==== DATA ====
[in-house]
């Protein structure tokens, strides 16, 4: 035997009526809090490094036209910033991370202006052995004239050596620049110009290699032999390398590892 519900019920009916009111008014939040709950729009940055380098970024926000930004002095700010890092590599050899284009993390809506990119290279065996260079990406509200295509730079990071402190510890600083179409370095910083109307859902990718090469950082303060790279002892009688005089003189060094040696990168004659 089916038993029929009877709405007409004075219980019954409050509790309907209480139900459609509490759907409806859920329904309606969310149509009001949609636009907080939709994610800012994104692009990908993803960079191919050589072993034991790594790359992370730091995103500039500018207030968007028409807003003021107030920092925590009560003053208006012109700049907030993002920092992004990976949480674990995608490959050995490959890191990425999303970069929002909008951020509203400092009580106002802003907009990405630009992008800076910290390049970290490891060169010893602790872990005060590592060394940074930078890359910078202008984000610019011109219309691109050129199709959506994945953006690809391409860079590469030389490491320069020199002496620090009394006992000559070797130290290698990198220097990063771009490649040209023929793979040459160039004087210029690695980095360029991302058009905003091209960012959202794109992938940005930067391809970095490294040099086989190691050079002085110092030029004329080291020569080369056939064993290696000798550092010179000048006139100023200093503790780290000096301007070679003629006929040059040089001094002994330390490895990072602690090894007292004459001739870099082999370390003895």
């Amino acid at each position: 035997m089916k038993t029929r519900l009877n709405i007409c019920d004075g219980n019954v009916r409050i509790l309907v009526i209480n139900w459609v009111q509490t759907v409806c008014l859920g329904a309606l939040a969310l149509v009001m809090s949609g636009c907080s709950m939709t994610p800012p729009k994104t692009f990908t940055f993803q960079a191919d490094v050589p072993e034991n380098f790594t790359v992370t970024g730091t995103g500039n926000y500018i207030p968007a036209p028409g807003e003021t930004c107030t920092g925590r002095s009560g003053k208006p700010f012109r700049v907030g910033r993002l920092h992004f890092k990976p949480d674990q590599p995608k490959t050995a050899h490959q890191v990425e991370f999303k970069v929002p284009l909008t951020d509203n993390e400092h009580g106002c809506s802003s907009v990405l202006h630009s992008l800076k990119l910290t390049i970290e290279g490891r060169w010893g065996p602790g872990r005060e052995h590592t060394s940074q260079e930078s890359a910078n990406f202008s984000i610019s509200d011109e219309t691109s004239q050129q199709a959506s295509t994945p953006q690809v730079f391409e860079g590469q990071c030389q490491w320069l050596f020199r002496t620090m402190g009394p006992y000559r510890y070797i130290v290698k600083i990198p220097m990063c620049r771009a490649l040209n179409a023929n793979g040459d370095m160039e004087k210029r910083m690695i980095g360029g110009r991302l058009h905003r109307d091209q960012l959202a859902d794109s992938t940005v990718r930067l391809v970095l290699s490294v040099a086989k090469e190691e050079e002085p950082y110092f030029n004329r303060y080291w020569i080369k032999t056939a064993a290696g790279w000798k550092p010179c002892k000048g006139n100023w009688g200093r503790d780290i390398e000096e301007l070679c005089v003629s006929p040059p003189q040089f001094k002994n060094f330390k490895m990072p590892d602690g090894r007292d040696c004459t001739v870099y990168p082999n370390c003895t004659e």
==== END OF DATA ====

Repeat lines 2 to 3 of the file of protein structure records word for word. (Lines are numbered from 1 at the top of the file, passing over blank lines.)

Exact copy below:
């Protein structure tokens, strides 16, 4: 035997009526809090490094036209910033991370202006052995004239050596620049110009290699032999390398590892 519900019920009916009111008014939040709950729009940055380098970024926000930004002095700010890092590599050899284009993390809506990119290279065996260079990406509200295509730079990071402190510890600083179409370095910083109307859902990718090469950082303060790279002892009688005089003189060094040696990168004659 089916038993029929009877709405007409004075219980019954409050509790309907209480139900459609509490759907409806859920329904309606969310149509009001949609636009907080939709994610800012994104692009990908993803960079191919050589072993034991790594790359992370730091995103500039500018207030968007028409807003003021107030920092925590009560003053208006012109700049907030993002920092992004990976949480674990995608490959050995490959890191990425999303970069929002909008951020509203400092009580106002802003907009990405630009992008800076910290390049970290490891060169010893602790872990005060590592060394940074930078890359910078202008984000610019011109219309691109050129199709959506994945953006690809391409860079590469030389490491320069020199002496620090009394006992000559070797130290290698990198220097990063771009490649040209023929793979040459160039004087210029690695980095360029991302058009905003091209960012959202794109992938940005930067391809970095490294040099086989190691050079002085110092030029004329080291020569080369056939064993290696000798550092010179000048006139100023200093503790780290000096301007070679003629006929040059040089001094002994330390490895990072602690090894007292004459001739870099082999370390003895």
């Amino acid at each position: 035997m089916k038993t029929r519900l009877n709405i007409c019920d004075g219980n019954v009916r409050i509790l309907v009526i209480n139900w459609v009111q509490t759907v409806c008014l859920g329904a309606l939040a969310l149509v009001m809090s949609g636009c907080s709950m939709t994610p800012p729009k994104t692009f990908t940055f993803q960079a191919d490094v050589p072993e034991n380098f790594t790359v992370t970024g730091t995103g500039n926000y500018i207030p968007a036209p028409g807003e003021t930004c107030t920092g925590r002095s009560g003053k208006p700010f012109r700049v907030g910033r993002l920092h992004f890092k990976p949480d674990q590599p995608k490959t050995a050899h490959q890191v990425e991370f999303k970069v929002p284009l909008t951020d509203n993390e400092h009580g106002c809506s802003s907009v990405l202006h630009s992008l800076k990119l910290t390049i970290e290279g490891r060169w010893g065996p602790g872990r005060e052995h590592t060394s940074q260079e930078s890359a910078n990406f202008s984000i610019s509200d011109e219309t691109s004239q050129q199709a959506s295509t994945p953006q690809v730079f391409e860079g590469q990071c030389q490491w320069l050596f020199r002496t620090m402190g009394p006992y000559r510890y070797i130290v290698k600083i990198p220097m990063c620049r771009a490649l040209n179409a023929n793979g040459d370095m160039e004087k210029r910083m690695i980095g360029g110009r991302l058009h905003r109307d091209q960012l959202a859902d794109s992938t940005v990718r930067l391809v970095l290699s490294v040099a086989k090469e190691e050079e002085p950082y110092f030029n004329r303060y080291w020569i080369k032999t056939a064993a290696g790279w000798k550092p010179c002892k000048g006139n100023w009688g200093r503790d780290i390398e000096e301007l070679c005089v003629s006929p040059p003189q040089f001094k002994n060094f330390k490895m990072p590892d602690g090894r007292d040696c004459t001739v870099y990168p082999n370390c003895t004659e």